Bidding wars for announcers becoming football's dumbest arms race
It’s always amused me that of the litany of late-20th Century people, places and events Billy Joel rattles off in “We Didn’t Start The Fire,” it’s the Cola Wars that finally send him overboard.
“I can’t take it anymore!” he screams after referencing the 1980s advertising battle Coke and Pepsi waged for American hearts, minds and diabetes.
A bit of overdramatic reaction. Or so I always thought. But now it seems we’ve entered our own version of the Cola Wars.
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Welcome to the QB Wars, where TV networks are prepared to spend preposterous amounts of money for in-game football analysis.
Brady joins Brees in lining up a job
One thing is very clear about Tom Brady: The man does not enjoy spending time at home. Though I guess at some level it’s comforting to know a guy in an opulent mansion can find being home as annoying as someone living in a studio apartment.
Brady, who retired for all of 41 days before returning to the Tampa Bay Buccaneers, already has his next gig lined up. He will become Fox Sports’ No. 1 broadcast analyst for a reported $375 million over 10 years. Effective date: whenever he decides to stop playing quarterback.
One wonders if it is enough money for Michigan to skew the stats over how much an average graduate earns in the course of a lifetime.
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That salary, somewhat astoundingly, adds up to more than Brady has made over the course of his 22-year NFL career ($333 million.)
Brady is eventually replacing Troy Aikman, who must be kicking himself after only taking a reported $90 million over 5 years from ESPN to call Monday Night Football.
Brady is not the first Super Bowl-winning former Big Ten quarterback to find a home in the broadcast booth before proving what he can do in it. Drew Brees inked a $6 million per year deal with NBC before his Saints career was over.
Why a former Purdue quarterback was deemed an ideal voice of Notre Dame football is anybody’s guess. TV executives don’t appear to have a great deal of intellectual depth, as the rationale for their decisions seems to be “Hey, look at what they’re doing over there!”
Aikman worked well with Joe Buck at Fox, so a CBS exec gets the notion that former Cowboys quarterbacks must be pretty good at this gig. Tony Romo is hired almost immediately after retirement and becomes a massive success.
Other network executives see how well Romo worked out and decide “Well, we need to get a big-name QB of our own before he retires!”
So NBC hires Brees and Fox hires Brady on leaps of faith.
Brees remains a work in progress. There’s no questioning his acumen, but his analysis often feels wooden and cliché-ridden. It seems impossible that the guy who fired up the Saints huddle every week is really that dull.
Romo is effective because he holds nothing back. Yes, his analysis is usually spot-on. But he literally seems incapable of controlling his emotions, and that resonates with fans.
Brady certainly seems capable of being a great presence in the booth. His freedom from the Patriots has revealed a sly sense of humor.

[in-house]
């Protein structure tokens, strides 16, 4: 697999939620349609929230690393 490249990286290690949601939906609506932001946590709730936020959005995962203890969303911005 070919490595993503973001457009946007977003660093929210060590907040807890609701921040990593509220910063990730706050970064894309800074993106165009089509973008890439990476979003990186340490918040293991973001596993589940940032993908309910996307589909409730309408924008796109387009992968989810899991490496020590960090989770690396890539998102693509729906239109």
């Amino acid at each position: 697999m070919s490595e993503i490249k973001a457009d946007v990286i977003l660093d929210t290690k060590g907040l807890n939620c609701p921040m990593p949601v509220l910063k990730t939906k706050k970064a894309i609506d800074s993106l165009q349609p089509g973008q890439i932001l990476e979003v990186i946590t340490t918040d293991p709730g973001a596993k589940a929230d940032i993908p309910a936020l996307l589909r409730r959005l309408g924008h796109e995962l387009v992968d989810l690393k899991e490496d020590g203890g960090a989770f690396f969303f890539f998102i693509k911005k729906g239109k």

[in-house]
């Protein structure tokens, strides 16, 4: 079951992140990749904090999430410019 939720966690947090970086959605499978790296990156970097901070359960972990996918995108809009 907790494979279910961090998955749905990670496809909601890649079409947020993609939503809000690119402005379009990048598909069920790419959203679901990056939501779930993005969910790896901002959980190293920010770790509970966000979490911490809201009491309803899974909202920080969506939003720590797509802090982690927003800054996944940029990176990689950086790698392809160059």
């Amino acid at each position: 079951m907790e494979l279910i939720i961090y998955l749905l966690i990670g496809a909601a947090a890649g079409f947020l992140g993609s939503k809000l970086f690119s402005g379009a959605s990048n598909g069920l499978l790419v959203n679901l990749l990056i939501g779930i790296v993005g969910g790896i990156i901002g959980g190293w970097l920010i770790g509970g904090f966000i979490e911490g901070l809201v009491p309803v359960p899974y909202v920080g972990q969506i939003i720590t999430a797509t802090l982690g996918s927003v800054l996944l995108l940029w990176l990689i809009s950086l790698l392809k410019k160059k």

But even if Brady is great in the booth, it’s hard to imagine he’ll add enough value to legitimately justify his price tag.
An inexplicable marketplace
If NFL broadcasters were legitimately in competition with each other, this bidding war might make sense.
But they aren’t. So it doesn’t.
The number of fans who will tune in to Fox’s Game of the Week because Brady is on the mic will be marginal. They’re watching because it’s the best game in the NFL that afternoon. A random game featuring the last-place team in the AFC West is the only competition.
Likewise, people don’t turn on CBS because Romo is good at what he does. They turn on CBS because Patrick Mahomes is good at what he does. The late, great Gilbert Gottfried could have screeched Chiefs games alongside Jim Nantz the past 5 years and people still would have tuned in.
It’s no skin off my nose for these guys to make crazy money doing something they love. We all aspire to it.
But there’s so little for the networks to gain from these investments when the audience is already there. It seems inevitable 50-100 other people will get laid off at some point because someone thought it necessary to pay Tom Brady quadruple what any other announcer was making. To those people, the investment might matter.
It actually might make sense for college football
The NFL protects its broadcast partners.
Thursday Night Football will be the exclusive domain of Amazon moving forward. Monday Night Football and Sunday Night Football have always stood alone. CBS and Fox alternate late-afternoon games of the week.
It’s not a legitimate competition for broadcast talent since everyone gets the same portion of pie.
At the college level, overbidding for announcers might actually make some sense. Games are running from noon-midnight on a variety of networks. Having the biggest name in the booth would signify that your game is the most important being broadcast in that particular window.
ESPN/ABC does a good job of this by making a point of where it will send Kirk Herbstreit on a given Saturday night. But networks could do the same thing in every broadcast window. There is actual competition for a viewing audience on Saturdays.
Eventually, some network will figure that out. And the others will dutifully follow.